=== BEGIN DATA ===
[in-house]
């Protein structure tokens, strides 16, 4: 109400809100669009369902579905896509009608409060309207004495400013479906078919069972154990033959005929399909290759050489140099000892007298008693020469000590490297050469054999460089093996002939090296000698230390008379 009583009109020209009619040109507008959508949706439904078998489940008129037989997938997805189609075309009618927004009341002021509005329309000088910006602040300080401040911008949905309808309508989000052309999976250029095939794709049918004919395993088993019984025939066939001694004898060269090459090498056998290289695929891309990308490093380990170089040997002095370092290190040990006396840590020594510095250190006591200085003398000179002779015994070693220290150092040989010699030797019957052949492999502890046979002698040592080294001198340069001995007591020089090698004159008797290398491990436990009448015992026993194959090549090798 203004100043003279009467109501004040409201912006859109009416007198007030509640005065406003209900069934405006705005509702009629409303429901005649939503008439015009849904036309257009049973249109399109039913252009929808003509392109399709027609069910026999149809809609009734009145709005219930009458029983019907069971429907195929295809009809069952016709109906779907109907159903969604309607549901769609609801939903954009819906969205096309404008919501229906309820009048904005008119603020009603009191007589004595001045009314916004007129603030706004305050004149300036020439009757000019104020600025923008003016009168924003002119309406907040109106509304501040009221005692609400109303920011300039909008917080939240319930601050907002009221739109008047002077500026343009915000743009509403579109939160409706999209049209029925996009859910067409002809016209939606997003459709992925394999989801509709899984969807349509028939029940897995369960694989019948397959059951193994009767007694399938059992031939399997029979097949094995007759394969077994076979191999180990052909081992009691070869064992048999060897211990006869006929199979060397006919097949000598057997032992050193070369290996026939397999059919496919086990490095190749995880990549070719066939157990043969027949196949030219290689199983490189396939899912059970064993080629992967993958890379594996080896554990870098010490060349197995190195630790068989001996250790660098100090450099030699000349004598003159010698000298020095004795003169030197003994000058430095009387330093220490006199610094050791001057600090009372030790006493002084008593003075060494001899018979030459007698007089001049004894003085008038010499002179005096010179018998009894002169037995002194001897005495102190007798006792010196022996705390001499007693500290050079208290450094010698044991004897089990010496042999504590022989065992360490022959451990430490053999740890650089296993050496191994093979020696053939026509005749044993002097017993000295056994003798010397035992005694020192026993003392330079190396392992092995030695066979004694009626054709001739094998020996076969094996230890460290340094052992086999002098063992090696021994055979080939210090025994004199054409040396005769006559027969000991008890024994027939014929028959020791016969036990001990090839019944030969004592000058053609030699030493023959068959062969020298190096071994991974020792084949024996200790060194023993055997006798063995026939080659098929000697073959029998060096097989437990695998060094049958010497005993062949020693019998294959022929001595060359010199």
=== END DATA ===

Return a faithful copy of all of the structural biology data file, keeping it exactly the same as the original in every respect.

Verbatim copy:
[in-house]
């Protein structure tokens, strides 16, 4: 109400809100669009369902579905896509009608409060309207004495400013479906078919069972154990033959005929399909290759050489140099000892007298008693020469000590490297050469054999460089093996002939090296000698230390008379 009583009109020209009619040109507008959508949706439904078998489940008129037989997938997805189609075309009618927004009341002021509005329309000088910006602040300080401040911008949905309808309508989000052309999976250029095939794709049918004919395993088993019984025939066939001694004898060269090459090498056998290289695929891309990308490093380990170089040997002095370092290190040990006396840590020594510095250190006591200085003398000179002779015994070693220290150092040989010699030797019957052949492999502890046979002698040592080294001198340069001995007591020089090698004159008797290398491990436990009448015992026993194959090549090798 203004100043003279009467109501004040409201912006859109009416007198007030509640005065406003209900069934405006705005509702009629409303429901005649939503008439015009849904036309257009049973249109399109039913252009929808003509392109399709027609069910026999149809809609009734009145709005219930009458029983019907069971429907195929295809009809069952016709109906779907109907159903969604309607549901769609609801939903954009819906969205096309404008919501229906309820009048904005008119603020009603009191007589004595001045009314916004007129603030706004305050004149300036020439009757000019104020600025923008003016009168924003002119309406907040109106509304501040009221005692609400109303920011300039909008917080939240319930601050907002009221739109008047002077500026343009915000743009509403579109939160409706999209049209029925996009859910067409002809016209939606997003459709992925394999989801509709899984969807349509028939029940897995369960694989019948397959059951193994009767007694399938059992031939399997029979097949094995007759394969077994076979191999180990052909081992009691070869064992048999060897211990006869006929199979060397006919097949000598057997032992050193070369290996026939397999059919496919086990490095190749995880990549070719066939157990043969027949196949030219290689199983490189396939899912059970064993080629992967993958890379594996080896554990870098010490060349197995190195630790068989001996250790660098100090450099030699000349004598003159010698000298020095004795003169030197003994000058430095009387330093220490006199610094050791001057600090009372030790006493002084008593003075060494001899018979030459007698007089001049004894003085008038010499002179005096010179018998009894002169037995002194001897005495102190007798006792010196022996705390001499007693500290050079208290450094010698044991004897089990010496042999504590022989065992360490022959451990430490053999740890650089296993050496191994093979020696053939026509005749044993002097017993000295056994003798010397035992005694020192026993003392330079190396392992092995030695066979004694009626054709001739094998020996076969094996230890460290340094052992086999002098063992090696021994055979080939210090025994004199054409040396005769006559027969000991008890024994027939014929028959020791016969036990001990090839019944030969004592000058053609030699030493023959068959062969020298190096071994991974020792084949024996200790060194023993055997006798063995026939080659098929000697073959029998060096097989437990695998060094049958010497005993062949020693019998294959022929001595060359010199």